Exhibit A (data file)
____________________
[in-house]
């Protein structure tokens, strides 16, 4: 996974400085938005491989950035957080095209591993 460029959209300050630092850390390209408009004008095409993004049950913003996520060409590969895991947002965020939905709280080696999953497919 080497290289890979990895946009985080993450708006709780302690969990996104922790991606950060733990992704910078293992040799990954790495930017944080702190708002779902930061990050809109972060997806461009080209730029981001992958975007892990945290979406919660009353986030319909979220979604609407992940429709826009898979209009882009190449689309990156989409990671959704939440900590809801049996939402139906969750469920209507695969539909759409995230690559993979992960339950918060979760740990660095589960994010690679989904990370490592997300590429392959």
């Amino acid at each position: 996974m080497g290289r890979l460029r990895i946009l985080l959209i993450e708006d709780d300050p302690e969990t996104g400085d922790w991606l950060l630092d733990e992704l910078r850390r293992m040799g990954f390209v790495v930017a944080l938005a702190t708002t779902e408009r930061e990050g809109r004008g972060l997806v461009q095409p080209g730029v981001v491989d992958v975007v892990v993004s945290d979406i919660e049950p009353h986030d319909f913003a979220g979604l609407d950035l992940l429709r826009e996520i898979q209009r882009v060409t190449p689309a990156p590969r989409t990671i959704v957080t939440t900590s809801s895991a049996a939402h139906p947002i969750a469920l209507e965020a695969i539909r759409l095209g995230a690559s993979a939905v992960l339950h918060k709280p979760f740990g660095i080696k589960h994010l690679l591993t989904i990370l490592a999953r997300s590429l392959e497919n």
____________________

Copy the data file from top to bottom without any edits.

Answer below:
[in-house]
């Protein structure tokens, strides 16, 4: 996974400085938005491989950035957080095209591993 460029959209300050630092850390390209408009004008095409993004049950913003996520060409590969895991947002965020939905709280080696999953497919 080497290289890979990895946009985080993450708006709780302690969990996104922790991606950060733990992704910078293992040799990954790495930017944080702190708002779902930061990050809109972060997806461009080209730029981001992958975007892990945290979406919660009353986030319909979220979604609407992940429709826009898979209009882009190449689309990156989409990671959704939440900590809801049996939402139906969750469920209507695969539909759409995230690559993979992960339950918060979760740990660095589960994010690679989904990370490592997300590429392959």
């Amino acid at each position: 996974m080497g290289r890979l460029r990895i946009l985080l959209i993450e708006d709780d300050p302690e969990t996104g400085d922790w991606l950060l630092d733990e992704l910078r850390r293992m040799g990954f390209v790495v930017a944080l938005a702190t708002t779902e408009r930061e990050g809109r004008g972060l997806v461009q095409p080209g730029v981001v491989d992958v975007v892990v993004s945290d979406i919660e049950p009353h986030d319909f913003a979220g979604l609407d950035l992940l429709r826009e996520i898979q209009r882009v060409t190449p689309a990156p590969r989409t990671i959704v957080t939440t900590s809801s895991a049996a939402h139906p947002i969750a469920l209507e965020a695969i539909r759409l095209g995230a690559s993979a939905v992960l339950h918060k709280p979760f740990g660095i080696k589960h994010l690679l591993t989904i990370l490592a999953r997300s590429l392959e497919n």